In many ways, 2018 was a groundbreaking year. For women in science, technology, engineering and mathematics, and girls who hope one day to be changing the world through STEM, it's been a showcase of the power of female-led science and innovation. There have also been challenges and powerful lessons, but 2018 for women in STEM was intriguing, barrier-breaking and full of new and exciting discoveries. Women continue to be on the rise in traditionally male-dominated STEM fields. Business Insider's annual list of the most powerful female engineers in the worldincludes, in 2018, head engineers at Google, Adobe, Lockheed Martin, Apple, SpaceX, and General Motors, who are not only breaking barriers as women in STEM, but also as women from diverse racial backgrounds. That's important in STEM, as data collected in March 2018 indicates that Black, Latinx and other women of color are deeply underrepresented in many STEM fields. Increasingly, the world is recognizing and promoting female STEM pioneers, whether through prizes like the L'Oreal UNESCO and Nature Research Awards or via initiatives to inspire the female scientists of the future; the ''She Can STEM'' videos connecting girls with heroes at game studios and NASA were a highlight of the year. Great science, amazing awards and some massive leaps forward: 2018 marked a watershed year for women in STEM worldwide. Here are five of the best moments.
Posted on 06 Jan 2019
Startup Founders Think Real Progress On Diversity Is Years Away
ECH HAS A diversity problem. This isn’t new. Women and minorities have long been woefully underrepresented in startup land, a problem that founders have insisted they are trying their best to fix. However, a new survey conducted by venture firm First Round Capital suggests that many startup founders may have given up hope of achieving diversity in tech, with most doubting that gender or racial parity will be achieved anytime soon. The survey polled more than 500 venture-backed founders, around 17 percent of whom identified as female. According to the survey, most startup founders think it’ll take more than a decade for the tech industry to become representative of the general population when it comes to gender and racial diversity. More than a third think it will take more than two decades. Despite having multiple questions about racial diversity in tech, the survey did not collect any data on the ethnic breakdown of its respondents, nor did it ask startup founders about the diversity of their teams.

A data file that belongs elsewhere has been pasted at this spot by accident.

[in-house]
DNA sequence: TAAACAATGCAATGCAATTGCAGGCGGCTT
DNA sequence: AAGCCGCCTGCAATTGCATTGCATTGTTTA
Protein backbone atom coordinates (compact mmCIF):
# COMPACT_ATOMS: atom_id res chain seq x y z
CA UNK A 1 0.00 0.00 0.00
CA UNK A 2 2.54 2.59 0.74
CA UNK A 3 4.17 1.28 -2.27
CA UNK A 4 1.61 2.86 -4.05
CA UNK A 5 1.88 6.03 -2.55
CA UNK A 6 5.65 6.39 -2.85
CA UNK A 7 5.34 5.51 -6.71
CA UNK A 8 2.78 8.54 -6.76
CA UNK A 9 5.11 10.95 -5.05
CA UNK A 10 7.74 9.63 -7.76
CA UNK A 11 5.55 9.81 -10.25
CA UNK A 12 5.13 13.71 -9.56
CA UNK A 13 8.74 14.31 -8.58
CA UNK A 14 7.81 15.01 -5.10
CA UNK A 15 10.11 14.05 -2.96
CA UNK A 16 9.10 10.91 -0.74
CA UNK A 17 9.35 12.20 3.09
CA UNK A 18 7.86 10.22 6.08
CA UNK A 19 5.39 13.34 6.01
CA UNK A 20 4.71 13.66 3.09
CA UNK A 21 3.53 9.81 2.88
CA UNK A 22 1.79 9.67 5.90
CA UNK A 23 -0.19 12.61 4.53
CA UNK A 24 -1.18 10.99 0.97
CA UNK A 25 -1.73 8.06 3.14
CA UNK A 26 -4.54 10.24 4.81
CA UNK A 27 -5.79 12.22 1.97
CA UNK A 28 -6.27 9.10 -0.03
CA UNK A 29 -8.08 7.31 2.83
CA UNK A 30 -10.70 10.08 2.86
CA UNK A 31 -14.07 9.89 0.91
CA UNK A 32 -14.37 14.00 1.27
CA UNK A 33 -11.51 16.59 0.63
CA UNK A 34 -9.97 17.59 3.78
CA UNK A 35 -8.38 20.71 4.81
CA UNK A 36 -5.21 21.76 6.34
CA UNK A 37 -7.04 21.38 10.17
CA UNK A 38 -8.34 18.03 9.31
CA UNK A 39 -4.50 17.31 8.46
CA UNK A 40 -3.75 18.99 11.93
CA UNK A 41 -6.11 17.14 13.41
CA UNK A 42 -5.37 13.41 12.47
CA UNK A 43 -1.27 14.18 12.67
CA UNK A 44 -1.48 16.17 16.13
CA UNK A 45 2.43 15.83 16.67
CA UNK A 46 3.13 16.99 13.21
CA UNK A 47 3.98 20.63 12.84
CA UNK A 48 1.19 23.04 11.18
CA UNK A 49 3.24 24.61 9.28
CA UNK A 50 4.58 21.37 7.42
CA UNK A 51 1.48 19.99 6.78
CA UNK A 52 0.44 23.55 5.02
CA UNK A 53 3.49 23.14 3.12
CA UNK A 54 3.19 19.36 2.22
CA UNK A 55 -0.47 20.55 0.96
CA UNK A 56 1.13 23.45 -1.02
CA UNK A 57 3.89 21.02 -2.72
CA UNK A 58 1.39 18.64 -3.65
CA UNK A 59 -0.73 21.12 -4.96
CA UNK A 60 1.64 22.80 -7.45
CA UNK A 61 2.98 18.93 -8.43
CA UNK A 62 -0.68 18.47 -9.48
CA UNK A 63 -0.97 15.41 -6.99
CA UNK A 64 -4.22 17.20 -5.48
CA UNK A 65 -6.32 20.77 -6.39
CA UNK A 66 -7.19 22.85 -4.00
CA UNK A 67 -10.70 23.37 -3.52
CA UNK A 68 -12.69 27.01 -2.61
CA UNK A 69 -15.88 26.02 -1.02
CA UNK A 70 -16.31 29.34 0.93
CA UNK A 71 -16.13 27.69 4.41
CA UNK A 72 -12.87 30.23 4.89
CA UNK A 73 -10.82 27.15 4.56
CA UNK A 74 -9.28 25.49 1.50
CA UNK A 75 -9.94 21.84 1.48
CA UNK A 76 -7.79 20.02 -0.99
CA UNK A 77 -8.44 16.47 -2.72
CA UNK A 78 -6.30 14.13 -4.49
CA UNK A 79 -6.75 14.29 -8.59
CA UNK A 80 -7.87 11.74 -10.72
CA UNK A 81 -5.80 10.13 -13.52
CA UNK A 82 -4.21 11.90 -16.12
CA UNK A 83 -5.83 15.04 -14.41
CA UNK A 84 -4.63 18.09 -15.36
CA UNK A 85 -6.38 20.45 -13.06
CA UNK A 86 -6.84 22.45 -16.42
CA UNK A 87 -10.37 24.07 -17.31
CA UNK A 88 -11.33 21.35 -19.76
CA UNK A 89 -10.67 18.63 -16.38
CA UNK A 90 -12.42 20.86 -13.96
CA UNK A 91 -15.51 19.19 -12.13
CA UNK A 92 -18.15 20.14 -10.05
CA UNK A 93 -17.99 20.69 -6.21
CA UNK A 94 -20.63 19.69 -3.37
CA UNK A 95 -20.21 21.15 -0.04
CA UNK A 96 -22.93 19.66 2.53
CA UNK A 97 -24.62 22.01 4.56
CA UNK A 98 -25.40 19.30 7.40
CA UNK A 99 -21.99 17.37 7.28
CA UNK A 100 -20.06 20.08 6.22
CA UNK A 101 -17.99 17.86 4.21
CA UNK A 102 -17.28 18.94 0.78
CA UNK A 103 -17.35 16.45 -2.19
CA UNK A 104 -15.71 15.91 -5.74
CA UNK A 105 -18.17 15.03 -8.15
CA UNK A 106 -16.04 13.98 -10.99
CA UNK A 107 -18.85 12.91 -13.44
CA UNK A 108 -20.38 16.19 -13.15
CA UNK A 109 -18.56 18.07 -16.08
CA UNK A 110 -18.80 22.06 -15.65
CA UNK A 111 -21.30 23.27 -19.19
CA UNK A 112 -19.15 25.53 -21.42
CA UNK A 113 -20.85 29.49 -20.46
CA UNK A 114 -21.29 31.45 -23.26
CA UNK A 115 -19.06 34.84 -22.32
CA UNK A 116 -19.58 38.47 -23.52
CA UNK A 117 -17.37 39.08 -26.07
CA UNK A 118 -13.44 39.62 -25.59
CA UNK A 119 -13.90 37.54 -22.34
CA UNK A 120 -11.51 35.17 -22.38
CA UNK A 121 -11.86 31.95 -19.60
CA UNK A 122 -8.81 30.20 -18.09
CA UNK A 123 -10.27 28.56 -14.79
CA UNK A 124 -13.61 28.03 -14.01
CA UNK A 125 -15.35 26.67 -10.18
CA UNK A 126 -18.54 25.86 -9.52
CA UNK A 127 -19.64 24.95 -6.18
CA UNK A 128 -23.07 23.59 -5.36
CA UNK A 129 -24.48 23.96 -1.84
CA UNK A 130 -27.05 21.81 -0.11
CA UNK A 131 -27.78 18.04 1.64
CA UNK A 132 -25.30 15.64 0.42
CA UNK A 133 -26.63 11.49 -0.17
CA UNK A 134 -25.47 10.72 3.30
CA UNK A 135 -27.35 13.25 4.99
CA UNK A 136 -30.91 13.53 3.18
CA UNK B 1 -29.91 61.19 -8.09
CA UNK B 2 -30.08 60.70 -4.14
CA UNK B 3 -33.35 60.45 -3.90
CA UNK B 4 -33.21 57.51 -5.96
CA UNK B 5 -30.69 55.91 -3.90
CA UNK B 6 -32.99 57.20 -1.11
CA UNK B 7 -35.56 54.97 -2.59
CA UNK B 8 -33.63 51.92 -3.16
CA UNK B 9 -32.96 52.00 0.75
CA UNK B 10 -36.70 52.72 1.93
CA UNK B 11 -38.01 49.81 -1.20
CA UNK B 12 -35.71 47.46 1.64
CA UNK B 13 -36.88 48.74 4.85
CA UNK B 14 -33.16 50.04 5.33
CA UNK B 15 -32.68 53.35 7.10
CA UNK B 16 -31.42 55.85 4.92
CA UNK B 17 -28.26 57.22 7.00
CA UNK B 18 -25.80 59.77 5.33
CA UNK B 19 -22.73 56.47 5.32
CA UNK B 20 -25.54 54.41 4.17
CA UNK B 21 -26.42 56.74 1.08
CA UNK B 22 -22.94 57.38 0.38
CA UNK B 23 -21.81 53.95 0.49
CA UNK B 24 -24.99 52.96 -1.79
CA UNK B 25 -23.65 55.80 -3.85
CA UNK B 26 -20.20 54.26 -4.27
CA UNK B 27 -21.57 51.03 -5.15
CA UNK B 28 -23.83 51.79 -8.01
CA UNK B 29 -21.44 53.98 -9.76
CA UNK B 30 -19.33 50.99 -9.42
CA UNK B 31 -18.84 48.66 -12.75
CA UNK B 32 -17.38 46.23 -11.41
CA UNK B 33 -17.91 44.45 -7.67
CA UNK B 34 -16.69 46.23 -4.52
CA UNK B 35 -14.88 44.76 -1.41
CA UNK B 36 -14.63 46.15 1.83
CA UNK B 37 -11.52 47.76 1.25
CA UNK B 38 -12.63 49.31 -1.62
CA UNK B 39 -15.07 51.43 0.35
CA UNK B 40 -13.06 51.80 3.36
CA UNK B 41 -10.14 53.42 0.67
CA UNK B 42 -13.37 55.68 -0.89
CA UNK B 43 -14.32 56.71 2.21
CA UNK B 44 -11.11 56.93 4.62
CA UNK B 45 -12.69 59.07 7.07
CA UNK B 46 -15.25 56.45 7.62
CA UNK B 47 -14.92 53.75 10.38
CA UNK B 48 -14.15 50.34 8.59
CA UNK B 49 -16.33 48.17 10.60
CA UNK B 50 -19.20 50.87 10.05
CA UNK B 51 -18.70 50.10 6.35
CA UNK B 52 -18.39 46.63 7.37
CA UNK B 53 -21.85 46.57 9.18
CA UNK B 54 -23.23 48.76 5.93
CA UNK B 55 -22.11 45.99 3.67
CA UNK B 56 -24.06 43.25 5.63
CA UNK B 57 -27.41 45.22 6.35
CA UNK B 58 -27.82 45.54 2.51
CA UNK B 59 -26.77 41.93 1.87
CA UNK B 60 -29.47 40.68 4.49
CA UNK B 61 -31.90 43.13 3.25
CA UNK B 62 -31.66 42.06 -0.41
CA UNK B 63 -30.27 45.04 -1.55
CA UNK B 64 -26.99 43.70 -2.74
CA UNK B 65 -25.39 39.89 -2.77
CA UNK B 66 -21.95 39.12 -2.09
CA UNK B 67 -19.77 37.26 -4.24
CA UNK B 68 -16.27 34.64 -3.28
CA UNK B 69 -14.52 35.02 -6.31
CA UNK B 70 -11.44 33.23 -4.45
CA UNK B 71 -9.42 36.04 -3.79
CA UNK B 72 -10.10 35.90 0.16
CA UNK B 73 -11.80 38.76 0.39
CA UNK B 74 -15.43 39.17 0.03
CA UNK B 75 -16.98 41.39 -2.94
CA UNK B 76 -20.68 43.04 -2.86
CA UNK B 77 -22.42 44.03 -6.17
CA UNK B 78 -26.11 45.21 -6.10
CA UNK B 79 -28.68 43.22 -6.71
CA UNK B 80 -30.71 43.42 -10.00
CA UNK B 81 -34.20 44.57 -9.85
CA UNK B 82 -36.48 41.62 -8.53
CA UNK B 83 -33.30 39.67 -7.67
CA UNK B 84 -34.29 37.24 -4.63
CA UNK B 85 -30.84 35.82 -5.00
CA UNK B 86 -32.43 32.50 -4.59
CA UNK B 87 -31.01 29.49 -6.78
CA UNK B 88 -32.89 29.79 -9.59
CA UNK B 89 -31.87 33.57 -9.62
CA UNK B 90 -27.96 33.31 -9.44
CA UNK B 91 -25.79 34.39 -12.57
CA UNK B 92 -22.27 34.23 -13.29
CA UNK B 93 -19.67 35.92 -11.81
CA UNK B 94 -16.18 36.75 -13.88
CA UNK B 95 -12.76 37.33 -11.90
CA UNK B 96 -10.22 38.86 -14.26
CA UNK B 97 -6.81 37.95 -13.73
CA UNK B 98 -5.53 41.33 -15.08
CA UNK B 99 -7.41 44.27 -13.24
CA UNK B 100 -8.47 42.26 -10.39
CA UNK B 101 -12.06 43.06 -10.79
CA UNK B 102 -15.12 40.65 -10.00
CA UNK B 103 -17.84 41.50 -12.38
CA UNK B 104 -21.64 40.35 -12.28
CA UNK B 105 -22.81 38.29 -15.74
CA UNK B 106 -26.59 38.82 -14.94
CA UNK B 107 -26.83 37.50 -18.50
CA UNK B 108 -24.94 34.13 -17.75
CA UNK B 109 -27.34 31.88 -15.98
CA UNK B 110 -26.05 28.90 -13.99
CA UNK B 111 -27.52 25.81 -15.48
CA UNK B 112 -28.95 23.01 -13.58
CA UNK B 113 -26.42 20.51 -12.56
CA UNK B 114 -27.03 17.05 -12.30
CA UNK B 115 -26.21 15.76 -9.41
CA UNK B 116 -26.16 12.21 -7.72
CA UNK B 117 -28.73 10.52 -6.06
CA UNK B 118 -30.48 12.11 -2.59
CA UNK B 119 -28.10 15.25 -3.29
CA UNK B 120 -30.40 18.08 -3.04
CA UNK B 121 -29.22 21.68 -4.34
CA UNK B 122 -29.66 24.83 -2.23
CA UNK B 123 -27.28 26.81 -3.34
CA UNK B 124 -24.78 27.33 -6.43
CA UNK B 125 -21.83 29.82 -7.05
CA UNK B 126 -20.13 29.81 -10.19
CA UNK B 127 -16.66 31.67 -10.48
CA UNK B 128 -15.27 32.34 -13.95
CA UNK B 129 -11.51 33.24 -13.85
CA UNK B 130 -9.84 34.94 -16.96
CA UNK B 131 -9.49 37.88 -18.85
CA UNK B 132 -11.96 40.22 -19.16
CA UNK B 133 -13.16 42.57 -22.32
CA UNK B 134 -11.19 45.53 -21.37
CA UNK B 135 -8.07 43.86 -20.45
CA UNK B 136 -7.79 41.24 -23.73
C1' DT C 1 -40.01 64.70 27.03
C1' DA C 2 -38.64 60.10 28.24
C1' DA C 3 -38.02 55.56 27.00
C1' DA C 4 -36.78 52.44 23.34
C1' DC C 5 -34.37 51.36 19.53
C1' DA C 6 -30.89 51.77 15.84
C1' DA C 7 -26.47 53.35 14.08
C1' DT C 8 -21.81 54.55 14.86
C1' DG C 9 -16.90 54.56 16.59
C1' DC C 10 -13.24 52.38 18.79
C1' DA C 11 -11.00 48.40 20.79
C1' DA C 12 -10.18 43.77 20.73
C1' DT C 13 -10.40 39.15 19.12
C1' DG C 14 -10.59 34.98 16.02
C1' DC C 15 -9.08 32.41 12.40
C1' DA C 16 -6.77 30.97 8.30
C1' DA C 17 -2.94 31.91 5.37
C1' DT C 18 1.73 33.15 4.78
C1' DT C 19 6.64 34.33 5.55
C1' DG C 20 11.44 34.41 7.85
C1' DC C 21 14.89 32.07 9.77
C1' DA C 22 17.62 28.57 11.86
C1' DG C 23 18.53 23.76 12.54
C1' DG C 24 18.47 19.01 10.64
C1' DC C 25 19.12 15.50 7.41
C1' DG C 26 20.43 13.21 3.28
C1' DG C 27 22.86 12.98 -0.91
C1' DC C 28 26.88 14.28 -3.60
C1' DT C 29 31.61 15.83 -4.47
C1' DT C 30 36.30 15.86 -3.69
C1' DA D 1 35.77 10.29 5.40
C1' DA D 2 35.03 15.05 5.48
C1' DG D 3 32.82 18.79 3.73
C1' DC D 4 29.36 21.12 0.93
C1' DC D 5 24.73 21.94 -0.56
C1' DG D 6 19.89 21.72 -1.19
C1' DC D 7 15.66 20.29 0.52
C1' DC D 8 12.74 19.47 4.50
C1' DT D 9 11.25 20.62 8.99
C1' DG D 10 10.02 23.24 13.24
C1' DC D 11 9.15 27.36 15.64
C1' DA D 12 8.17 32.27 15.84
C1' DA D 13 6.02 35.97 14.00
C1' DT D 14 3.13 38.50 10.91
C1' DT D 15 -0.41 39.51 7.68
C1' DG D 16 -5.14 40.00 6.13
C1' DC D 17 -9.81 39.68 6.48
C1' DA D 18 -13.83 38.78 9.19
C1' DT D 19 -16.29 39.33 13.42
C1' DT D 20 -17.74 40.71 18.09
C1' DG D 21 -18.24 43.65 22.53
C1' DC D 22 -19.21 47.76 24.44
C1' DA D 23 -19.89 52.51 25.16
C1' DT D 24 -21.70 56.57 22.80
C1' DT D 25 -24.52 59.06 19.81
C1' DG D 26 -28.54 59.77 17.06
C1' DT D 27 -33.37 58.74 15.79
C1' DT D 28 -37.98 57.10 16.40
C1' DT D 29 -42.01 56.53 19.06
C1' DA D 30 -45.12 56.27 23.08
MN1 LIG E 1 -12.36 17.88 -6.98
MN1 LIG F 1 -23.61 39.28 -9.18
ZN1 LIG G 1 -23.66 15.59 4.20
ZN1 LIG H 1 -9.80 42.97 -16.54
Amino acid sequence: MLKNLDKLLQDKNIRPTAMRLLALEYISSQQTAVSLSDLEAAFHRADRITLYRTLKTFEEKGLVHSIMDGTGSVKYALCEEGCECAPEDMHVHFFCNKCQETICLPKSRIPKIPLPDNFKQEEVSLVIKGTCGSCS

Posted on 16 Dec 2018
AWIS To Award Drs. Carol Greider And Mareena Robinson Snowden at Innovation Summit
The Association for Women in Science (AWIS), the leading organization advocating for women in STEM, announced Nobel Laureate Carol Greider, PhD, as its 2019 Pinnacle Award recipient and Mareena Robinson Snowden, PhD, Next Generation Award recipient. Dr. Greider and Dr. Robinson Snowden will receive their respective awards at AWIS’ annual premiere event - Innovation and Inclusion Summit and Awards Dinner -on April 24, 2019, at the Andrew W. Mellon Auditorium in Washington, DC.
Posted on 16 Dec 2018
Request A Woman Scientist
The Request a Woman Scientist platform connects our extensive multidisciplinary network of vetted women in science with anyone who needs to consult a scientist for a news story, invite a keynote speaker or panelist for a conference or workshop, find a woman scientist to collaborate on a project, or serve as a subject matter expert in any capacity. Importantly, 500 Women Scientists is committed to diversity and inclusion, not just in our scientific fields, but in our society as a whole.
Posted on 08 Nov 2018
The US just elected 9 new scientists to Congress, including an ocean expert, a nurse, and a biochemist
When the 116th Congress heads to Washington in January, there will be a record number of women in the ranks - at least 123, according to the news website Axios, including the first Muslim women, the first Somali-American, and the first Native American women. There will be more scientists too. Nine new science-credentialed candidates were elected: one senator and eight members of the House. The members of the current 115th Congress include one physicist, one microbiologist, and one chemist, as well as eight engineers and one mathematician. The medical professions are slightly better represented, with three nurses and 15 doctors.
Posted on 08 Nov 2018